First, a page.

The night sky outside of cities or towns is a remarkable sight of nature. It is impossible to describe how bright the sky is, if one hasn’t seen it before. Last week, my wife and I had the opportunity to spend some time in N Wisconsin, near Wausau. My wife, an avid amateur astronomer, noticed the sky full of stars even during the drive to our destination. During our stay there, we took an evening off just to enjoy the sky devoid of any light pollution. I thought I’d try my hand at photographing some of the better known stars. The main challenge was to find an open spot and set up the gear in complete darkness. Some coyotes and owls nearby kept things interesting while we were setting up the camera.
The sky reminded of an ancient Indian saying – “In all directions, Suns, Suns, Suns”. It is easy to be an astronomer when one doesn’t need a telescope. For one of my images, I attempted a panorama of the Milky Way that stretched from the eastern horizon to west. It took four shots and some awkward bending and twisting to get it in the viewfinder, to capture the entire stretch during the course of which our galaxy kept moving out of sight. And we got to see a shooting star!
So finally, here it is – our home in space. From end to end.
Last week, I got my first true macro lens and over the weekend decided to take it out for a spin. I have been wanting to do bug photography for a while. Ever since I started reading up on farming and the environment, I have been fascinated by the roles of different insects and plants in our food supply.
I decided to try out the Milwaukee Urban Ecology Center on the Eastside. Sure enough, when I stopped by late morning immediately after the rain, the place was full of late summer flowers and bugs. There was the initial sensory overload, but soon I started to observe individual insects and their behavior. I saw several clumps of flowering black-eyed susans with feeding soldier beetles (a golden rod or Pennsylvania leatherwing, I think). I did not see them on any other flowers close by. I did not think much of this at that time, until I accidentally saw one of them fly to one of those flowers and disappear among the colors almost completely.
I was taken in by how well the the beetle blended with the flower. Was this a conscious decision by the beetle to select only those flowers to feed on? There were other color flowers, but very few soldier beetles.
Since then, I have seen other images of this sub-species on the web, but almost always on a yellow flower. Perhaps this is evolution at work – creating a unique partnership between a color and a beetle.
For those of you with a garden, soldier beetles are predators of aphids, grasshopper and other pest larvae. They do not harm the plants themselves and are good pollinators.
Some years back, I came across an article on the courtship ritual (called lek) of prairie-chickens and since then, I wanted to photograph this event. After more than an year’s planning and waiting, I finally got a chance this May. Late last spring I found a site with viewing blinds near Stevens Point in central Wisconsin, but it was too late. The lek is usually in spring in the middle of April and by the time I found the location and got everything ready for a photoshoot, it was already middle May. This year, I got on the job a little earlier and with the local DNR’s help, was able to get to the location in the beginning of May and capture the tail end of the lek.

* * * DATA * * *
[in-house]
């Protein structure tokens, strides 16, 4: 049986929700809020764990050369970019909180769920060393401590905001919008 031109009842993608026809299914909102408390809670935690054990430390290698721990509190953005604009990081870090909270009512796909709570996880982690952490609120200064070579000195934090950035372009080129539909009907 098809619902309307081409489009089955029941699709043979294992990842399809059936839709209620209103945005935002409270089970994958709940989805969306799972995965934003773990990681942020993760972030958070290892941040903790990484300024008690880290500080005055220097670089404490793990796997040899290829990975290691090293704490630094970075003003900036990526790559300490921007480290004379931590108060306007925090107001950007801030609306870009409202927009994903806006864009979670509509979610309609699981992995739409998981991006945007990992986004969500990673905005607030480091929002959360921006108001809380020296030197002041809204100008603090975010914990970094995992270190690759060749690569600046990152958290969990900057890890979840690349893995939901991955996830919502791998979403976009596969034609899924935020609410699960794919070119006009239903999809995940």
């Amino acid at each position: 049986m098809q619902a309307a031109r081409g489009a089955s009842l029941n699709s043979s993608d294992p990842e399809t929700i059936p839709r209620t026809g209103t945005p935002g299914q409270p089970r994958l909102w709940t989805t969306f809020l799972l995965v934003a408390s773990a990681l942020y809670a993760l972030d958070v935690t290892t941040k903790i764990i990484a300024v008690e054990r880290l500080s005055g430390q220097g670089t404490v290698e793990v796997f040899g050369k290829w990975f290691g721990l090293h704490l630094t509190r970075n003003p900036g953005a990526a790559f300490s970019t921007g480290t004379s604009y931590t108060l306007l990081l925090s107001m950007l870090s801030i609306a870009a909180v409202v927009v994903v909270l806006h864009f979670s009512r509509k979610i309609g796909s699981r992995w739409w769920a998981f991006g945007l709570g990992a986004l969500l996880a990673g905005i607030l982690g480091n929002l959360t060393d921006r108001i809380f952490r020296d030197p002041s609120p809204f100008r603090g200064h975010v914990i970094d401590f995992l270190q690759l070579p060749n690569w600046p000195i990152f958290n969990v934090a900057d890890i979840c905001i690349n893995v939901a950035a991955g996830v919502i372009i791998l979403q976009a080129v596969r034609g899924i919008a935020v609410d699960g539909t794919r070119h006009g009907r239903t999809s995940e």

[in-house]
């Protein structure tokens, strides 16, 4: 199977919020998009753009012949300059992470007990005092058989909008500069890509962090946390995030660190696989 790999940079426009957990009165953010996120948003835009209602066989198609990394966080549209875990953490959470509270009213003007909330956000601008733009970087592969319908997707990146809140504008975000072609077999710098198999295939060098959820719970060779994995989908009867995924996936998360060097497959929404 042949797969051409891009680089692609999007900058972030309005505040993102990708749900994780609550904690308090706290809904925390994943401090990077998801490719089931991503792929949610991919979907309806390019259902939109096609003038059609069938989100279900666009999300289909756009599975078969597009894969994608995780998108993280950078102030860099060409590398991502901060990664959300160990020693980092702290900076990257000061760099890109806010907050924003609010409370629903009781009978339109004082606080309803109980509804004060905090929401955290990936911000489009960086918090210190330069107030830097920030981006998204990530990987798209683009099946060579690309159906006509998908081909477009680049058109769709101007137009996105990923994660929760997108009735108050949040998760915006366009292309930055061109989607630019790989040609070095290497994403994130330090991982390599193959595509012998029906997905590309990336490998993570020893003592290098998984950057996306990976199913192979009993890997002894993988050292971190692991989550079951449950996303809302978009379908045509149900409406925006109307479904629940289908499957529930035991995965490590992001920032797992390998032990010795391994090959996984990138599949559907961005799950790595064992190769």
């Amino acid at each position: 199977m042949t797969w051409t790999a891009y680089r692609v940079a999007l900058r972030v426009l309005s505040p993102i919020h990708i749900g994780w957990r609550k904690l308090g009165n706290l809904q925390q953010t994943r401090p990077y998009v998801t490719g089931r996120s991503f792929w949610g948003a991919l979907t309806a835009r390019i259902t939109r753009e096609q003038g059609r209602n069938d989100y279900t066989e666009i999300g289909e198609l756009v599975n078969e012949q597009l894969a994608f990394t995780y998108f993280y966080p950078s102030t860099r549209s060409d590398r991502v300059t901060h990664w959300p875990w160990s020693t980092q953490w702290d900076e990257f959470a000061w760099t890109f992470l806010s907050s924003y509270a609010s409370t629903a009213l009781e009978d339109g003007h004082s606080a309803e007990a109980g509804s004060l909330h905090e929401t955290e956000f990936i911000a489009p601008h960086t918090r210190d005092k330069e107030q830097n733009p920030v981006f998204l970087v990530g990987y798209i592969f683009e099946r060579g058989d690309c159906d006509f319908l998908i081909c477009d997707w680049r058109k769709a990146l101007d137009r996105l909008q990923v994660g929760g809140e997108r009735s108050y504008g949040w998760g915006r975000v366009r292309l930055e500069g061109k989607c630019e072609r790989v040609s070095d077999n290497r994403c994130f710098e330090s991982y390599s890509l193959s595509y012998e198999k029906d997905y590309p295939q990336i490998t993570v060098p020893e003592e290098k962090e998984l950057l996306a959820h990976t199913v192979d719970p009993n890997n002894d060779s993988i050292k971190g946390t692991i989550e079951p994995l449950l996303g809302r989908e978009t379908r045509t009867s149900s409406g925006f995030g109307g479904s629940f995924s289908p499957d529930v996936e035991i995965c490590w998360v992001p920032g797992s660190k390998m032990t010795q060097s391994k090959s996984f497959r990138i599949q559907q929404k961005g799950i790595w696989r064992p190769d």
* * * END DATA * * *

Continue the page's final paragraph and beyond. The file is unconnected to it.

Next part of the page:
The blind was located in the middle of a marsh and getting there took some effort. Early May in Wisconsin can be surprisingly cold, especially at dawn – it was snowing when I first got to the location! I was the only one in the blind – it was quite exciting to walk across the marsh in darkness. The blind itself was a small wooden box with a bench and room for about three people to sit, but not enough height to stand up.
Despite all difficulties, it was fascinating to watch the lek. The lek ground, where the birds gathered, was a small clearing. 7-8 birds arrived at the location within a few minutes of my being there, well before sunrise. The males all chose different spots, but every once in a while, one would challenge another that intruded into its space, mostly through posturing. The head feathers stand upright and the birds sway and leap in excitement.
Males also perform a courtship dance with their orange vocal sacs inflated. The sound – an odd series of hooting and booming – is somewhat eerie, especially if one can’t see the bird. There were also marsh harriers hunting the chickens every once in a while, making things more exciting. The harriers fly low over the grass and often show up without warning and very close by. The chickens then take flight and hide in the grass. They return after a few minutes when the coast is clear. Sitting in the blind, it required some tricky photography to capture the action through the small port. I ended up capturing all images hand-held.
It was quite thrilling to witness and photograph a species that has become very sparse. And as a bonus, I also got to photograph a very cooperative American bittern that ventured close to the blind. Late that evening, I got to see the winnowing courtship dance of snipes and territorial displays of meadowlarks. All in all, a great experience and one I hope to repeat several times.